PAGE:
Anna Brones:

Right. And you can’t even like, it’s just going so fast. You can’t even turn it off. And it’s like, at some point in our lives, we stopped doing that and we stopped just drawing for fun. We stopped just like creating and thinking and creatively, because then we’re told like, oh, that’s a good drawing. And that isn’t a good drawing. And the second that you’re told that it’s not good, you sort of then are not, you don’t feel empowered anymore to keep at it. And I think it’s really a shame cuz I think that making art brings so much to our everyday lives. And I think that, yeah, we could use more of it. And so I think the fewer barriers to entry that you can have be that through supplies or, or whatever, I think the better because to remind people that there’s so much that they can do with what they have is really important.

Gale Straub:

Yeah. I think you’re good at removing the angst from the equation. <laugh> um, <laugh> cause I, I know I’m someone who I have like pretty strong mental blocks around output. I think you make people feel comfortable in whatever it is that they’re putting out and yeah. Turning the faucet on. I guess I like the way you described that. Well,

Anna Brones:

I think we all have a lot of blocks related to output because that’s the culture that we live in, right? Like we live in a culture that puts like productivity, efficiency and production on a pedestal in sort of our everyday understandings of success or, you know, um, our value is people is usually connected to work in some way, shape or form and how we do at work. And unfortunately we use that same model to look at like our art making, not everyone, but it, it is just very common that instead of thinking, oh, I’m gonna sit down right now and I’m gonna draw or paint or Just scribble with a Sharpie on a piece of paper. I’m just gonna do that for 10 minutes because I know that 10 minutes is gonna make me feel really good and I’m gonna feel better in the rest of the day because of it. Instead we do that thing. And at the end we’re like, oh, I don’t like what I created, even though that end product is actually not the point at all. Obvious that’s different when you are a commercial artist or you are, you need to produce work to make money. That’s kind of a different thing, but I’m just talking about in general creativity, the more that we can focus on that process and not the product and the outcome, I think the better off that we are mentally.

Gale Straub:

Well, I know one of the ways that a lot of people listening to this show open up head space for themselves or are inspired to create something or to think a different way is by, you know, spending time in nature, spending time outdoors. What does that time look like for you right now?

Anna Brones:

Um, I live in a small community. I live in a, in a small town, so I, I am very lucky in the sense that I rent a small house that happens to be on the water. So I have kind of, I can just look out my window and see a silhouette of the trees and then the water below. And that feels just so I feel so privileged to have that right now. So there’s kind of like an everydayness of nature for me. I will say that usually I have a state park that’s fairly nearby and I tend to spend a couple afternoons there a week in, in normal times going on a trail run, just cuz that feels like a very special place to me. It’s usually pretty quiet, but the state parks in Washington are shut right now. So that’s obviously not an option.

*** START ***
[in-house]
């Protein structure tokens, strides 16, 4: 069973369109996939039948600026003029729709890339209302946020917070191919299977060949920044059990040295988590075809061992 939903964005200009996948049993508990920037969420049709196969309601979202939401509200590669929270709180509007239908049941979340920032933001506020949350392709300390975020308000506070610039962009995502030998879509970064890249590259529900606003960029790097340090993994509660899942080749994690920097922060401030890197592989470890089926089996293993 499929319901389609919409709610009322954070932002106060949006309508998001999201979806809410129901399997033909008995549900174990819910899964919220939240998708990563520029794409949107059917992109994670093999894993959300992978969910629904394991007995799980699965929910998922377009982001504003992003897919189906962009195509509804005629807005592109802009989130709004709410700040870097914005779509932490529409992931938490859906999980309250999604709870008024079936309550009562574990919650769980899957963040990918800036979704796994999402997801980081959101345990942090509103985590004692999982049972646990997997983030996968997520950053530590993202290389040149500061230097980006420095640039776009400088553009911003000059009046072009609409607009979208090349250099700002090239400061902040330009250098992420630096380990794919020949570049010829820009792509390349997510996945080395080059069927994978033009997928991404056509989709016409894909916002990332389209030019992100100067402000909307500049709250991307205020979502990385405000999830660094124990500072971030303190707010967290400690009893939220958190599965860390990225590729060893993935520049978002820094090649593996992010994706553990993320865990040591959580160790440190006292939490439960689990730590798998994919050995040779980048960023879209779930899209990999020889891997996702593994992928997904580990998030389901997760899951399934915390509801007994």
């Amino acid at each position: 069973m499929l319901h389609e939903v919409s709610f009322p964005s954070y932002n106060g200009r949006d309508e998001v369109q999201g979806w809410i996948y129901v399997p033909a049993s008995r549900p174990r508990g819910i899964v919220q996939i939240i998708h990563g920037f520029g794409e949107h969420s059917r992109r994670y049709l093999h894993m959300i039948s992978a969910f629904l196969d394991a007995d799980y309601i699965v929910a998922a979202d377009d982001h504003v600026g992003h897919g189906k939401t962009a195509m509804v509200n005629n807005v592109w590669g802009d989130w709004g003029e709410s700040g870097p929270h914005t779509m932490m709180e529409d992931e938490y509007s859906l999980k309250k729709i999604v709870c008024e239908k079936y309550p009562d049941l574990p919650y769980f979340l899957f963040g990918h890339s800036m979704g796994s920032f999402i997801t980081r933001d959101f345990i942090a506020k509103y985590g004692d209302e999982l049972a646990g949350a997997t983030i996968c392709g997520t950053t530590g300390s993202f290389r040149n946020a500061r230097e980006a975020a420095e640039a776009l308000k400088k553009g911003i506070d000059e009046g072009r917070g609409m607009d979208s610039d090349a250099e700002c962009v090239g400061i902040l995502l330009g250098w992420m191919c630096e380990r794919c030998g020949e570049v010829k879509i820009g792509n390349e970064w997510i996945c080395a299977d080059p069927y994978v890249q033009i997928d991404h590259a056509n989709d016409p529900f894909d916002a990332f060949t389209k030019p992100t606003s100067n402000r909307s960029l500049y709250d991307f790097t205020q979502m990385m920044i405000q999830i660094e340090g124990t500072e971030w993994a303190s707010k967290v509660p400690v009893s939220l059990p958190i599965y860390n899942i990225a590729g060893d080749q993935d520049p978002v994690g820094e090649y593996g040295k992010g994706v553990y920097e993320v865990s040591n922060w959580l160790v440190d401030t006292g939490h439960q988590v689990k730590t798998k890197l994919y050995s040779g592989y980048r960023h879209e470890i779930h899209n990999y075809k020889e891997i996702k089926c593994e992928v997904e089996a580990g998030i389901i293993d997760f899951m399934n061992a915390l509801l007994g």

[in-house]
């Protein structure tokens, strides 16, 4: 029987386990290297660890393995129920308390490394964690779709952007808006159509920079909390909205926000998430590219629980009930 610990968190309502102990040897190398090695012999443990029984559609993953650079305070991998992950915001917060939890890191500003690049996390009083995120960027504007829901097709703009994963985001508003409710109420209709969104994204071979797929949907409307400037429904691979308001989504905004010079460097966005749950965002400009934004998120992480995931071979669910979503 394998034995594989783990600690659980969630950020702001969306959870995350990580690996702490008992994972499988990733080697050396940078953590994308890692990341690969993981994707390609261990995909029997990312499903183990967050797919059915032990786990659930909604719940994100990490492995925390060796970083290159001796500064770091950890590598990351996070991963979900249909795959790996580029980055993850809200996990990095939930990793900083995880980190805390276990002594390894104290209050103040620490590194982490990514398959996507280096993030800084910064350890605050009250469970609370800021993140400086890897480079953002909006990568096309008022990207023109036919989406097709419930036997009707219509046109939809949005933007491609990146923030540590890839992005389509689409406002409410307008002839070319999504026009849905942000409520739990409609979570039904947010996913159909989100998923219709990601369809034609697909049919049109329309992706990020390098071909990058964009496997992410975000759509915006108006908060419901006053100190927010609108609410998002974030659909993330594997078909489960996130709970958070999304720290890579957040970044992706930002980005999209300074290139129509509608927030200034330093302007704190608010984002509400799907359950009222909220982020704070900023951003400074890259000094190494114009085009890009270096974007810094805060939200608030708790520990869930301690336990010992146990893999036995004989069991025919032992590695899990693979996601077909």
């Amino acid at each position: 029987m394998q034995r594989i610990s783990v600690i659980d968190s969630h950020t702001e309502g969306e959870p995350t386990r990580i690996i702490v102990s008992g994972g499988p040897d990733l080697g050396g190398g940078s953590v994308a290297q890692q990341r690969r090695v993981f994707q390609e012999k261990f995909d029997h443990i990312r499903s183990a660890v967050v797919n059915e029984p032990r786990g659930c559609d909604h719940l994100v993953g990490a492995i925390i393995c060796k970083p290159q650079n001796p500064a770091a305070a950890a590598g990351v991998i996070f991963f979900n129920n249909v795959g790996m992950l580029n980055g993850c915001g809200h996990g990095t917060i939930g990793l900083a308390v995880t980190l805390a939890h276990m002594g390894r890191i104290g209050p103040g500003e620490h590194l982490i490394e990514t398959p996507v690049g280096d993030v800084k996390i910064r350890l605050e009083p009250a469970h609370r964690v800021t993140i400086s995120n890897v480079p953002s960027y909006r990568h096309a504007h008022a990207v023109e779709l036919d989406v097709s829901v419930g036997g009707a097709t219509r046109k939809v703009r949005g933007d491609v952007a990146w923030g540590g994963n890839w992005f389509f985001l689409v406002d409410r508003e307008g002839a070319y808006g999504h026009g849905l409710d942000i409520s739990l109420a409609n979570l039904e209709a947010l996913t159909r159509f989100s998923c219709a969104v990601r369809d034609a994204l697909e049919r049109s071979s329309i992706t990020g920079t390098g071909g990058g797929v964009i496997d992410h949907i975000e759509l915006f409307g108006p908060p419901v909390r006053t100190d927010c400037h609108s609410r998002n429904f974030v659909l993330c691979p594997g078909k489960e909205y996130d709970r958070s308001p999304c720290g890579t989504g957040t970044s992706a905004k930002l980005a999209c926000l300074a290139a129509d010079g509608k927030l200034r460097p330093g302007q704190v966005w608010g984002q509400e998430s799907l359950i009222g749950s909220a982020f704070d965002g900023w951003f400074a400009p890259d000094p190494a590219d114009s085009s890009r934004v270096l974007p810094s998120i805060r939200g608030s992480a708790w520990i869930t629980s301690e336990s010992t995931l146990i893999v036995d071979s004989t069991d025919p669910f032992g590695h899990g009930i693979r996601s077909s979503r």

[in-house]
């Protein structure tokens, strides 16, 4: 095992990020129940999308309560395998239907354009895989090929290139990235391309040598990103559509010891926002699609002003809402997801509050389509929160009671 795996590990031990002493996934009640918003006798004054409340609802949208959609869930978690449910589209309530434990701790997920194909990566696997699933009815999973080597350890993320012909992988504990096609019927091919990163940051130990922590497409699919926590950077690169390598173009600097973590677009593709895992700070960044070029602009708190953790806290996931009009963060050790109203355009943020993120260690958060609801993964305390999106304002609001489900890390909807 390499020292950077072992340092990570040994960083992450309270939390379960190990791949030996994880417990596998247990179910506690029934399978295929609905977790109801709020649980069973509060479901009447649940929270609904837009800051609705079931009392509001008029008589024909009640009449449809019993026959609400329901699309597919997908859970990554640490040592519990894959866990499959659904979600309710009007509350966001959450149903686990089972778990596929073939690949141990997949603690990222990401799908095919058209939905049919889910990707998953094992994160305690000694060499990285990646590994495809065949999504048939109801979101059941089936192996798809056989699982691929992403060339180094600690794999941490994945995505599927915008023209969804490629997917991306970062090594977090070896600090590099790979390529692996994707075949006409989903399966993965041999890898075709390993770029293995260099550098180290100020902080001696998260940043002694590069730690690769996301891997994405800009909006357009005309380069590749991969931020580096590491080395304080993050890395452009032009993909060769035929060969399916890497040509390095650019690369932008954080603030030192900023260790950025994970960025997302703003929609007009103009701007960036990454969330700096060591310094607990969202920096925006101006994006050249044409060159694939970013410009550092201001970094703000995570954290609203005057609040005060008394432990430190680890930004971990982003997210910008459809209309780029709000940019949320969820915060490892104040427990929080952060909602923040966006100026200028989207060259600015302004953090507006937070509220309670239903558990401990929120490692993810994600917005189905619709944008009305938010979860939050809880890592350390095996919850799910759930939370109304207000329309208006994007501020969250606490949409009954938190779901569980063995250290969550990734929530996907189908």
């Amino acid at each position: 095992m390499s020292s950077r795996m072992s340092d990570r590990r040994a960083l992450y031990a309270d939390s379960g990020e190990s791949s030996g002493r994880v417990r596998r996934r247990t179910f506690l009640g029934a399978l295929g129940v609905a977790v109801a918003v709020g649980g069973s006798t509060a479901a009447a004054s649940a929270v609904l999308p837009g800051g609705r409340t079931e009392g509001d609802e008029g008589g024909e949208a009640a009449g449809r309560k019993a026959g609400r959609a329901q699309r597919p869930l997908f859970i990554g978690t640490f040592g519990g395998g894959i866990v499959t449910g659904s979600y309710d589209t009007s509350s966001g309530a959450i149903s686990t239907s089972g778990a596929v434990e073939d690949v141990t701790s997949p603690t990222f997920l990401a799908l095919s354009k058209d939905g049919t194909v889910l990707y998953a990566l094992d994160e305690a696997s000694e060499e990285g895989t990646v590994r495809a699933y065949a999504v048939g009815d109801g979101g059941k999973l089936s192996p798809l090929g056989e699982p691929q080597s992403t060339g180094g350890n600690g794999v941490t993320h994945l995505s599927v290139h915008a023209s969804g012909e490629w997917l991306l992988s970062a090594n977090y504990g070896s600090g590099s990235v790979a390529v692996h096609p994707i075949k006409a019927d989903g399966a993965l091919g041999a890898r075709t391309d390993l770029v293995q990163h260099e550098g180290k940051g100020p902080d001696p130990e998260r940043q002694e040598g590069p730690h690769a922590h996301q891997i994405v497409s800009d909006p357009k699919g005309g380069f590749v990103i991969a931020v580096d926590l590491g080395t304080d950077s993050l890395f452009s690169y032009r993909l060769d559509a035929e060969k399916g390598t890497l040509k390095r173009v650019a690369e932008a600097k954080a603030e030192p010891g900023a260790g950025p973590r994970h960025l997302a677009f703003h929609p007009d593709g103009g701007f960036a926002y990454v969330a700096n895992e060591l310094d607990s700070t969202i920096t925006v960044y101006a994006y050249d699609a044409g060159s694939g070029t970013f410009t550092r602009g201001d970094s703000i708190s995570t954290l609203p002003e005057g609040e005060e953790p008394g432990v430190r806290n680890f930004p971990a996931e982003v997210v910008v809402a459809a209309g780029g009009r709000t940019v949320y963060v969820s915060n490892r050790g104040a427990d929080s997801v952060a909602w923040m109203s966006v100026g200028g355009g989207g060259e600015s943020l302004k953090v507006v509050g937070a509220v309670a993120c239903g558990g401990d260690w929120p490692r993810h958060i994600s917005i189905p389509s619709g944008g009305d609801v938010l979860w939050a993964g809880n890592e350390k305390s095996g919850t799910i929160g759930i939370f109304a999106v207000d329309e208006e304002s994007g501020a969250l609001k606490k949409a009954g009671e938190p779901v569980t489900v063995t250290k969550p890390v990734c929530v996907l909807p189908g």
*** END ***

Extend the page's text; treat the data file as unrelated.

Anna Brones:

So my experience with nature is kind of like either my backyard or going out on a run or you know, a bike ride on my like, uh, rural roads basically. I don’t know. I think it’s just for me, I always feel that experience with nature. Like creativity is really in these small moments. And I think that it’s really easy for us to romanticize, you know, exotic trips elsewhere or really long adventures that are somewhere off in the wilderness, but it’s like, what do we have available to us in our backyards? And even if we’re stuck in an apartment in a city, because I have lived in big cities before, is there, is there a tree that is outside that we can look up and look into the branches and maybe see a bird come down, um, you know, to like land in the trees. Like there’s always some element of nature that we have access to even, even if it’s just like staring up at the sky for five minutes and looking at the clouds.

Anna Brones:

So I think right now is really a challenge for people to rethink what their connection to nature is and how they experience that. Yeah. It’s like usually we’re blind to that stuff, but we, and it’s like to just challenge your curiosity to seek out what’s nearby. Or I was talking with the friend the other day about like when I was younger often like in like elementary school and science class, you know, you’d like go out to the playground or whatever and you know, you’d kind of map out a square foot of space on the ground and then you would try to investigate to see everything that you could see in that square space. Right. Like, like okay in this like square foot. Okay. Here’s there’s grass, there’s dirt. There’s Ooh, here’s a lady bug. Right. And it’s like this really small space. And I was talking about the friend about this the other day and saying like, that’s also a great kind of practice for right now because when we don’t have access to maybe some of the places we like to go, what is available to us? Um, and you know, what have we not, what have we been missing before? What have we not been seeing because we just haven’t had the time or haven’t made the time.

Gale Straub:

Yeah. Do you think about recess? It also felt so long in certain ways. Like it would feel short as well, but it was like, I look back on it now and it was like 20, you know, I think we had it twice a day and it was 20 minutes <laugh> it was like, you know, probably a lot of it was taken up in the, the walk outside. And I think as an adult, I might look at that and this is maybe more of a personal problem of my own, but like I might look at that 20 minutes and think, oh, well I use a up five minutes of it getting ready to go out. And then, you know, I would think about all those little minutes and not just own them. Like I would’ve as a kid and just been, this is great. <laugh>